Mr. Franks served as the Parnas, or synagogue president, of the Sephardic and Portuguese Synagogue of Montreal.  The city’s oldest.  And at the time, a community only ten years old.  A reminder that what starts today may become deeply significant for years to come.  To remember we are still writers of history.  And that if in fact Mr. Franks was part or entirely Ashkenazi, his acceptance as a leader of the (at the time) elitist Sephardic community is a poignant reminder of the human capacity for crossing cultures.  For empathy and heterodox thinking.  The kind we could use more of today.

His story, and rise to prominence, is also part of the American Dream.  It’s the idea that in this country, you can grow and you can achieve regardless of where you come from.  And while it’s a dream that’s not without its detractors nor faults, it is a part of our history.  Which is why so many Jews have made America their home.  At the time of David’s service in the military, Jews weren’t even citizens of European countries.  The idea that he could lead so prominently is evidence that something is a bit different here.  Even if we should remember that our history as American Jews is not just American.  David’s family came from elsewhere- and appears to have maintained trade and familial ties to far-flung places such as Halifax, New York, England, Philadelphia, Montreal, and beyond.  Jews are from everywhere- and nowhere.  Which is precisely how anti-Semites like Rep. Tlaib are so successful in painting us as “rootless cosmopolitans” who can’t be trusted.  Without considering why we’ve had to move so much- precisely because of people like her.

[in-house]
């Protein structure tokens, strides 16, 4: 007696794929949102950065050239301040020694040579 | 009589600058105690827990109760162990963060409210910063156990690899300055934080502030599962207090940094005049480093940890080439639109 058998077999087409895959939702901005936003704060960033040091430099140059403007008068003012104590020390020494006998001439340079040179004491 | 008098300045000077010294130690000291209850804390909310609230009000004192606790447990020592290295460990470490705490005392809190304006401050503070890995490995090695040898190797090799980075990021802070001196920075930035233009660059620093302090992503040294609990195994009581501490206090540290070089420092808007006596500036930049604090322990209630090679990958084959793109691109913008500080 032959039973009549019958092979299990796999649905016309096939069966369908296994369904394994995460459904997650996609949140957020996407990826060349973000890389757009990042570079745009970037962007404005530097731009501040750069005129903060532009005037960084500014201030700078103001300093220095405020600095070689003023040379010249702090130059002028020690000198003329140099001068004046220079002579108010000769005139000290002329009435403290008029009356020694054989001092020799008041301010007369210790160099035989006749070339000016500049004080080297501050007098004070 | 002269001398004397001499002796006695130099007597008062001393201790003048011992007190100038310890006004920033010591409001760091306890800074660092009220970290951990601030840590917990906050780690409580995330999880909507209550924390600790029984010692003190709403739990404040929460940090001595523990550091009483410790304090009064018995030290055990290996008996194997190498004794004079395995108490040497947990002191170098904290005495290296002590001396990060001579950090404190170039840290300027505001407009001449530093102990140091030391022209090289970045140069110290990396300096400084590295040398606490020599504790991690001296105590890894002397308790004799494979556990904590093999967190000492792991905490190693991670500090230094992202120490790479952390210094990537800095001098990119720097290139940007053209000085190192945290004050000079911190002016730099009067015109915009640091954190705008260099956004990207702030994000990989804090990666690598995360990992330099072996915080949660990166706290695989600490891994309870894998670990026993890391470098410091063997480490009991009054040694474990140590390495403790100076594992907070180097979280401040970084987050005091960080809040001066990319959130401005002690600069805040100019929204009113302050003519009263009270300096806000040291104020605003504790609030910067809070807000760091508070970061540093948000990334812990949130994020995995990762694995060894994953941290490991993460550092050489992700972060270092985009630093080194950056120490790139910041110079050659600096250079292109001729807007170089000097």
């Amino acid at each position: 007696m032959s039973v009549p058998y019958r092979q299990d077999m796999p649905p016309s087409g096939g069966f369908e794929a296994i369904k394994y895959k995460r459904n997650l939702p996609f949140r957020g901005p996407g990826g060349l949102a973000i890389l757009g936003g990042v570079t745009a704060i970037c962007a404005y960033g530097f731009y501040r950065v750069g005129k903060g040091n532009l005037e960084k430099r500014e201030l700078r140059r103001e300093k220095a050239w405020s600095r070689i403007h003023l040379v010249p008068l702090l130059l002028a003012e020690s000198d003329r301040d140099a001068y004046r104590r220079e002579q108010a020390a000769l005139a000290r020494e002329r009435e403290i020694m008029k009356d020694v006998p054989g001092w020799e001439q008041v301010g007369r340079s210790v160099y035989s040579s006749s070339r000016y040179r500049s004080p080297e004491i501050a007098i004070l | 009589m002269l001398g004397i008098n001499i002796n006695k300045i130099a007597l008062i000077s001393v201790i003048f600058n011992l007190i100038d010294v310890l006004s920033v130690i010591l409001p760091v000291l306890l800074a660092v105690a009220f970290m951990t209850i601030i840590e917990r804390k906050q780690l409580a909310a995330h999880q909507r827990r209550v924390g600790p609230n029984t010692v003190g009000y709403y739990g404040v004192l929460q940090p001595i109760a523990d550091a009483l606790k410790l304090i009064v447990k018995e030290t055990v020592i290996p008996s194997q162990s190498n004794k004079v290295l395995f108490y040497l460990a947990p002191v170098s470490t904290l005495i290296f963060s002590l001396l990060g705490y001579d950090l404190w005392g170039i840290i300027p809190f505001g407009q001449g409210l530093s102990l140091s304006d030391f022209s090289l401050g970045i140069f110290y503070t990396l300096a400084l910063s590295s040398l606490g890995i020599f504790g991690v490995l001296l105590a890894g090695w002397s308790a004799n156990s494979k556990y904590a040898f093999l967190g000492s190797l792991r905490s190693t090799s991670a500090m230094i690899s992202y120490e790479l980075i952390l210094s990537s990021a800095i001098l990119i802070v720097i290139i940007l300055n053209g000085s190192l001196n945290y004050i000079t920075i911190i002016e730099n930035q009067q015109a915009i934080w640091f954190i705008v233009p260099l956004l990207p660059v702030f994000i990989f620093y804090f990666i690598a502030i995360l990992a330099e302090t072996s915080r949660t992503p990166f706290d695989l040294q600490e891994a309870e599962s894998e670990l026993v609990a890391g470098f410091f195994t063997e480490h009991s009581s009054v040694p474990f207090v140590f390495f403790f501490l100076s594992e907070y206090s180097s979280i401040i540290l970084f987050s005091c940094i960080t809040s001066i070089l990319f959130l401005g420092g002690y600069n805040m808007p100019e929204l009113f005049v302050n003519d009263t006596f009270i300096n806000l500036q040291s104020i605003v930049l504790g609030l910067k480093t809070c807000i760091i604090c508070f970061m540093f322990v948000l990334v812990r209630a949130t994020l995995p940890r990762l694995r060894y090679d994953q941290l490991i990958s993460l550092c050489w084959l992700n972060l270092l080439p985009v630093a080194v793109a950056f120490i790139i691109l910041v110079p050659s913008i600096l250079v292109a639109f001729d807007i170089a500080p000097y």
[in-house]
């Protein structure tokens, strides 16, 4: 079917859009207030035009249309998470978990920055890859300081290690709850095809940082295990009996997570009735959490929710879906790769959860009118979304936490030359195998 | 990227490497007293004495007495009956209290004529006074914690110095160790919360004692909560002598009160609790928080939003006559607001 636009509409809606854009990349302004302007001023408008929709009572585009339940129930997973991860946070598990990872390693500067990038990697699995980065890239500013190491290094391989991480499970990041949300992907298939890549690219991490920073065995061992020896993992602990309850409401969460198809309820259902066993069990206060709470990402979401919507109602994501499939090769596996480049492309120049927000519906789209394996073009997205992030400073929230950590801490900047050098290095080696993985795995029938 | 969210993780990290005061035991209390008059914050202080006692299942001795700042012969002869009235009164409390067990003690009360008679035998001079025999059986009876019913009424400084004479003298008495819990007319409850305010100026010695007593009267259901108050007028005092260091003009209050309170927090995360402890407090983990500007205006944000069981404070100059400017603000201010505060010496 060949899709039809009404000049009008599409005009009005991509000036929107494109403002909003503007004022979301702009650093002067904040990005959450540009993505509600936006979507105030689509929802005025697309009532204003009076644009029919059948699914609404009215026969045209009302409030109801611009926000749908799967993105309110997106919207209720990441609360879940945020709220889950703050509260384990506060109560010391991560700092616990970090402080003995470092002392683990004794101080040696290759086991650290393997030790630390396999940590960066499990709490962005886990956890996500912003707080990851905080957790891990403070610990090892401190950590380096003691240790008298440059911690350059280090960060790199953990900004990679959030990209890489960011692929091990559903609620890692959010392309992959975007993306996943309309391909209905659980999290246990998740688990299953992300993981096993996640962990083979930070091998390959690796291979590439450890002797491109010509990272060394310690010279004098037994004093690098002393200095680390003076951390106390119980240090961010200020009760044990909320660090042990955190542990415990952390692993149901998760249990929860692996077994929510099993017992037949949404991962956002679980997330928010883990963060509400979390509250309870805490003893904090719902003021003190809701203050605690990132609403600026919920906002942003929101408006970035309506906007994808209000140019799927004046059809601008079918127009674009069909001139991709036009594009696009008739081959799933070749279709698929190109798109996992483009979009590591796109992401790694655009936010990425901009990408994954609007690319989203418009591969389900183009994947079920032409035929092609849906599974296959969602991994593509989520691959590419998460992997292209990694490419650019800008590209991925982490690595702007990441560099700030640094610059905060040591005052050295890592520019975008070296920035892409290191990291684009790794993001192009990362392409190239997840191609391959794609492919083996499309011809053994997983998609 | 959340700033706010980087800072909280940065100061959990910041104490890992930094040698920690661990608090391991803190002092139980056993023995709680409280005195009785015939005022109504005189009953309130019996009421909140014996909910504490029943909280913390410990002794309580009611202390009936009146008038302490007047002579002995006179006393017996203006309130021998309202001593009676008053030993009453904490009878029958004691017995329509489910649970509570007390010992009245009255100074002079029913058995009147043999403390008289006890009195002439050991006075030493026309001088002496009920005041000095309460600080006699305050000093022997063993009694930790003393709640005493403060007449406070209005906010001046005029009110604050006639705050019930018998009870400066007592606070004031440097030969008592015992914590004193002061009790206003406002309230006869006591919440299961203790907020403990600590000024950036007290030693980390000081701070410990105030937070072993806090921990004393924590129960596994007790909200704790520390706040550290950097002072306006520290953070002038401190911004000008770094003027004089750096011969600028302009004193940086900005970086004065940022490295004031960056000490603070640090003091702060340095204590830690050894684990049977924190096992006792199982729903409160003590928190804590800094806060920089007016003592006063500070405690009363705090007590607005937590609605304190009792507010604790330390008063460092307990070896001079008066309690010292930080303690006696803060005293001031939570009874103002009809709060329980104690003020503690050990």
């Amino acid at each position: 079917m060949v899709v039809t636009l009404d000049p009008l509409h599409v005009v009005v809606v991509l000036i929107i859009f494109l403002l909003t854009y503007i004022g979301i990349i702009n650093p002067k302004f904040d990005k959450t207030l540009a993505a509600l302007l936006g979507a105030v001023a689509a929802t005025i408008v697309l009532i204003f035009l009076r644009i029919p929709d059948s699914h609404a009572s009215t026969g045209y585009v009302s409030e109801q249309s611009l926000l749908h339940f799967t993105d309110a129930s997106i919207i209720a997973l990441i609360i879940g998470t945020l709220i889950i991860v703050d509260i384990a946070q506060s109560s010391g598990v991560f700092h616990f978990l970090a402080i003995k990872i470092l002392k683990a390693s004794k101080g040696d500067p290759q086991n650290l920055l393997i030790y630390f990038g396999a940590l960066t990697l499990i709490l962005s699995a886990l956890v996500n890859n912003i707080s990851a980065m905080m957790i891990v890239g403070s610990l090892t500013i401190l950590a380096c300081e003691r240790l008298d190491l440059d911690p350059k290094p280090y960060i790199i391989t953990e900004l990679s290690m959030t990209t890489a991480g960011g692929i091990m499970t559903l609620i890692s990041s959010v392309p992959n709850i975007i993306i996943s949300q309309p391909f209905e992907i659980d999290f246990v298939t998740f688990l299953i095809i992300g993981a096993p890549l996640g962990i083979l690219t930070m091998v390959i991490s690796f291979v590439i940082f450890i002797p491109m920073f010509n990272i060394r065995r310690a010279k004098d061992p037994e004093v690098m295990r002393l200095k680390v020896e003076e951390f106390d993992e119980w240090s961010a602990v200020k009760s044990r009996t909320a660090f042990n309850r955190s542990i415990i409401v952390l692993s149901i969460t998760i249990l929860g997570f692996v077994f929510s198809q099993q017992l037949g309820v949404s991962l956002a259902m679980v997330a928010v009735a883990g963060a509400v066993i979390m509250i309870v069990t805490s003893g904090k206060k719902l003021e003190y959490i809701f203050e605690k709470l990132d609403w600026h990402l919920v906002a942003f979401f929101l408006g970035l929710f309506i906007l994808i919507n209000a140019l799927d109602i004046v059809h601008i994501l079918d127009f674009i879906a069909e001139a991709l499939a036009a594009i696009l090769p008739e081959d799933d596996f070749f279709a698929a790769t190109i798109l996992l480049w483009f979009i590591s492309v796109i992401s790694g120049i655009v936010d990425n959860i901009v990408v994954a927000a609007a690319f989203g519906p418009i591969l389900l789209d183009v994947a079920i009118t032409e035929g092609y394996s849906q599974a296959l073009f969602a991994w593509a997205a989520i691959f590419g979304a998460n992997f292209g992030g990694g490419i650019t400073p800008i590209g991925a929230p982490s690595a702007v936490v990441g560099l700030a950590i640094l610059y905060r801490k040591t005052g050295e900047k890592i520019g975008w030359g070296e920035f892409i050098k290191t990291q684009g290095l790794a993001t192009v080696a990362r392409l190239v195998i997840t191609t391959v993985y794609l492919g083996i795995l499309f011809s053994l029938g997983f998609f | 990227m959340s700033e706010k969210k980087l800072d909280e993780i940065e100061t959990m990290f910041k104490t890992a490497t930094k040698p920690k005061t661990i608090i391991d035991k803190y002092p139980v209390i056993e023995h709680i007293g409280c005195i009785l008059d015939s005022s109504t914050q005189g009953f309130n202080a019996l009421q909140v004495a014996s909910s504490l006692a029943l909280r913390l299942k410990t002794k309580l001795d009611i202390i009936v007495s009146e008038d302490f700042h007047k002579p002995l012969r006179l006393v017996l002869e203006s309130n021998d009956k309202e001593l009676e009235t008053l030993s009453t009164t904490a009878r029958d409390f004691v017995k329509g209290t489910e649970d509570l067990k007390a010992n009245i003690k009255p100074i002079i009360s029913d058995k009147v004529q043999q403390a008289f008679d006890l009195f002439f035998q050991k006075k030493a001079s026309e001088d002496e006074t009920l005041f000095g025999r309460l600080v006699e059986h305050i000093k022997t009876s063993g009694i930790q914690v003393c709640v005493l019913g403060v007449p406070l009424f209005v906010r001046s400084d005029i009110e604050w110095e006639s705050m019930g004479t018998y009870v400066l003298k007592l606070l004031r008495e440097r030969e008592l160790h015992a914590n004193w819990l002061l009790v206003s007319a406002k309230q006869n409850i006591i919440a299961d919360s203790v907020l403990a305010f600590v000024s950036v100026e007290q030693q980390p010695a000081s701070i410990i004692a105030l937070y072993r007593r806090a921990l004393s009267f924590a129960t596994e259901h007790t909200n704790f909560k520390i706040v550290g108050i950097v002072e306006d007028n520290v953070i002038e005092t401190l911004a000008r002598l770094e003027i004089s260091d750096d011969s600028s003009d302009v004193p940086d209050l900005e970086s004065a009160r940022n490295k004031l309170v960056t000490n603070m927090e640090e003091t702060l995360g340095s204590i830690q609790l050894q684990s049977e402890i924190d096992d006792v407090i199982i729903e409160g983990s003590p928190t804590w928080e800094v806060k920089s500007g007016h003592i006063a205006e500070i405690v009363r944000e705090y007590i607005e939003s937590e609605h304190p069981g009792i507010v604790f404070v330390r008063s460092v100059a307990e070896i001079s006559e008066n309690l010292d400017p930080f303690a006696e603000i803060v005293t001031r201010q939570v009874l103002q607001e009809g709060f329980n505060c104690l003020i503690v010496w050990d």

The very mystery around his origins, his family connections, his own biography is part of what makes him interesting.  Perhaps there are scholars more versed in his life than I am, but what’s clear from my research is that there’s at least some confusion.  Even searching in the Mormon genealogical records on FamilySearch.org shows some varying hypotheses of his own lineage.  We know he was here, we know he was a Jew.  The details, at least from my internet searching, seem partially up for debate.

What’s not up for debate is Mr. Franks’s patriotism.

Or is it?

Mr. Franks has the misfortune of being the aide-de-camp of Benedict Arnold, the notorious loyalist traitor.  While several inquiries, including one called by Mr. Franks himself, exonerated David from any responsibility, a lot of Americans weren’t so sure.  Some shunned Mr. Franks and yes, questioned his loyalty.  While George Washington himself had no problem commissioning Mr. Franks afterwards and trusted him, not a small number of people dissociated themselves from the officer.  And left him so socially undesirable he was apparently interred by a friend in hazy circumstances in a Christian cemetery in Philadelphia.  Potentially carrying the body himself.  An undignified end to someone who put his life on the line for his country.

What’s so interesting about this story is how utterly resonant it is today.  And how it shows the deep relevance of knowing American Jewish history at least as well as we know about the Western Wall or Tel Aviv.

Because accusing Jews of dual loyalty is as American as pumpkin pie.  And to this day, just as pernicious as it was centuries ago.  Perhaps even worse.

The saving grace of this country, though, is that some people have a different vision.

The Touro Synagogue of Newport, Rhode Island is the oldest in the United States.